- By David RothkopfDavid Rothkopf is CEO and Editor of the FP Group. His latest book, National Insecurity: American Leadership in an Age of Fear was published in October.
In today’s Wall Street Journal, Gabe Schoenfeld, a smart guy who is a resident scholar at the Witherspoon Institute in Princeton, continues what has been a mounting wave of attacks on the supposed appointment of Amb. Charles "Chas" Freeman as chairman of the National Intelligence Council. This story was broken on Laura Rozen’s excellent blog, The Cable, here at FP (the one blog I make sure to read every day at this site). And the controversy is summarized well in a post by Joshua Keating on the Passport blog.
There is something ugly to these attacks on Freeman. A number of critics of the possible appointment, led by Steve Rosen, have suggested that because Freeman is too sympathetic to the Saudis or worked with a Saudi-funded think tank for a while, that he should be disqualified from the NIC job. Schoenfeld goes further and asserts that Freeman is also too soft on the Chinese and attacks him for having "extreme views."
So for me, here’s the problem: I think the Saudis have not been a good ally of the United States. I think the Chinese government’s handling of the demonstrators in Tiananmen Square was not defensible, as Freeman is quoted as having said it was. And Chas Freeman is quoted as having embraced the banal claptrap of Walt and Mearsheimer’s The Israel Lobby, about which my views are on the record. Further, one of the critics of the proposed appointment, Jeffrey Goldberg of The Atlantic, is, I think, one of the smartest commentators and writers around. But I can think of very, very few people who are better choices than Chas Freeman to head the NIC.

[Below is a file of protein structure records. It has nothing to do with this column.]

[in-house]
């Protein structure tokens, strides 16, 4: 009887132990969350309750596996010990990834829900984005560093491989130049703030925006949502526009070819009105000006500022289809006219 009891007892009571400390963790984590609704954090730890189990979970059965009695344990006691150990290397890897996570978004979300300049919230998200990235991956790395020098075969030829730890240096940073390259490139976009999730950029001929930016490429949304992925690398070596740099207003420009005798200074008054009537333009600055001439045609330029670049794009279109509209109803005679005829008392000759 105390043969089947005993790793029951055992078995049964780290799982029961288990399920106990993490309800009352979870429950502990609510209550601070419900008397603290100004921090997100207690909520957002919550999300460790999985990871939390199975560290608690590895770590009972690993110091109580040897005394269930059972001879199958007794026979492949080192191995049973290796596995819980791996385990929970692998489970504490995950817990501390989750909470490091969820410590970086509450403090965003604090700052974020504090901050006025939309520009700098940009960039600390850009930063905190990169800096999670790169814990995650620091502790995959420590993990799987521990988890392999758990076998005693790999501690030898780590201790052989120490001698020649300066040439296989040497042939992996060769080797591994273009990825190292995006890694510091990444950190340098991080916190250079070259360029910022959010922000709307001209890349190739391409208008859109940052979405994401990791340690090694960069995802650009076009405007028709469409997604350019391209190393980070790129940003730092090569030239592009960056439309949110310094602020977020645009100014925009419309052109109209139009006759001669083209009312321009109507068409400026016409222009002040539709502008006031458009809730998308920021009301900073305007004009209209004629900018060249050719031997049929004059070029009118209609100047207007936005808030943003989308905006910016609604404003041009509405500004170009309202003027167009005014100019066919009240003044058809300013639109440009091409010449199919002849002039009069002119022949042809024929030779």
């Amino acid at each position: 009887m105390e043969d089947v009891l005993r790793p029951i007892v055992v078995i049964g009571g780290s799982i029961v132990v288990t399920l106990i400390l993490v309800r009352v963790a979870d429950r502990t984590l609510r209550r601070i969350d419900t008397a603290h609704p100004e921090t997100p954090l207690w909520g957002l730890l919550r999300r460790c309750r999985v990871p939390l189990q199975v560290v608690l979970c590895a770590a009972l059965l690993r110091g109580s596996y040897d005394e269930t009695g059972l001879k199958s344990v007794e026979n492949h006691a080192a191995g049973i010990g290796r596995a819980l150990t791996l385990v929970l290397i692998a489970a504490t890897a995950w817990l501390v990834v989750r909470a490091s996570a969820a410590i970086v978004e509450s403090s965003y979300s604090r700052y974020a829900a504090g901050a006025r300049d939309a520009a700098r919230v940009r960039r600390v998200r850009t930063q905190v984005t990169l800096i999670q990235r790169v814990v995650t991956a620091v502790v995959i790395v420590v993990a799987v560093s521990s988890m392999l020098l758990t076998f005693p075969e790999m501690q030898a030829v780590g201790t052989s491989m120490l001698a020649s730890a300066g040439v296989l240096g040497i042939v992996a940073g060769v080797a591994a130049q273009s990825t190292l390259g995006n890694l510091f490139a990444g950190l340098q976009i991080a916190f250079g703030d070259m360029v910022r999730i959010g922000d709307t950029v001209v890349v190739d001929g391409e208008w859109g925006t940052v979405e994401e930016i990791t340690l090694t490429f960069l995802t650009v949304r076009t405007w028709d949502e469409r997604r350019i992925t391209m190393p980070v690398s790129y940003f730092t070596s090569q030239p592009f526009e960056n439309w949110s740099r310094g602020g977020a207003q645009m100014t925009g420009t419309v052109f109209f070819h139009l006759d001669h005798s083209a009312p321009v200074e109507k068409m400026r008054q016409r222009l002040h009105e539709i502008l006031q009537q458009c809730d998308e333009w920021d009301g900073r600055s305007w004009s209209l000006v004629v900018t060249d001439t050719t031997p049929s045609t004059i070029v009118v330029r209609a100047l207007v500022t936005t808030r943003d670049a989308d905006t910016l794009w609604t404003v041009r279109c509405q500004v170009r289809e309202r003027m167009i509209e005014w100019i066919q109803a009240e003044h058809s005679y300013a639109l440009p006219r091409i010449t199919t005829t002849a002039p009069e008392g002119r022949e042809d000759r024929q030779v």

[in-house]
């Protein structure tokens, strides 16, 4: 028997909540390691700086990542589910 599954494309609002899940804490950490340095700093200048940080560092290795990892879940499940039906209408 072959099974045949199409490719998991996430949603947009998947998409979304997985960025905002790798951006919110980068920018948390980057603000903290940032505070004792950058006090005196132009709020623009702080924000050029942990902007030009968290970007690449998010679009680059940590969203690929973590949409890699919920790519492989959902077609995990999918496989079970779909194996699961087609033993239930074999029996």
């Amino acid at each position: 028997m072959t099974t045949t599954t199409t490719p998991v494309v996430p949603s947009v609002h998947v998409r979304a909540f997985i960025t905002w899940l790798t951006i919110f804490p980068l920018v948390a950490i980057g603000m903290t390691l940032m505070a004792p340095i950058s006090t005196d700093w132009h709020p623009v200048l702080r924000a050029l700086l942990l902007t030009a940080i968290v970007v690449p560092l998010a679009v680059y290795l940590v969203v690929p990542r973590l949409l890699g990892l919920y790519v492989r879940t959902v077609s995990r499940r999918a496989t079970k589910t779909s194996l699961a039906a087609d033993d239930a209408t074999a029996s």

The head of the NIC is, in some respect, the analyst-in-chief of the U.S. government. He or she must have a great mind, must reject cant, must have a nose for political agendas (and the willingness to filter them out… including first and foremost his own biases), and must be genuinely intellectually daring, willing to explore unpopular or unlikely ideas to consider their implications. He or she must understand how the U.S. national security community works from top to bottom. The head of the NIC oversees production of the President’s Daily Brief and thus must have an eye for what is really important and the ability to cut away the fatty, bland, self-serving analysis that often filters up from the Directorate of Intelligence.
Few people would be better for these tasks than Chas Freeman. Part of the reason he is so controversial is that he has zero fear of speaking what he perceives to be truth to power. You can’t cow him and you can’t find someone with a more relentlessly questioning worldview. His job will be to help present the president and top policymakers with informed analysis by which they can make their choices. His intellectual honesty and his appreciation for what is necessary in a functioning policy process is such that he will not stack the deck for any one position. He wouldn’t last five minutes in the job if he did. (And Denny Blair, the wise and canny Director of National Intelligence, wouldn’t tolerate it.) Further, the chairman of the NIC does not directly whisper into the president’s ear in a void. He helps prepare materials that will become the fodder for active debate among a national security team that is devoid of shrinking violets.
If you want to dispute whether he should be secretary of state or president, fine, let’s have that discussion. But for the job in question, he is a supremely well-qualified professional who should not be subject to evaluation by simplistic litmus tests.
Joshua Keating is associate editor at Foreign Policy and the editor of the Passport blog. He has worked as a researcher, editorial assistant, and deputy Web editor since joining the FP staff in 2007. In addition to being featured in Foreign Policy, his writing has been published by the Washington Post, Newsweek International, Radio Prague, the Center for Defense Information, and Romania's Adevarul newspaper. He has appeared as a commentator on CNN International, C-Span, ABC News, Al Jazeera, NPR, BBC radio, and others. A native of Brooklyn, New York, he studied comparative politics at Oberlin College.| Passport |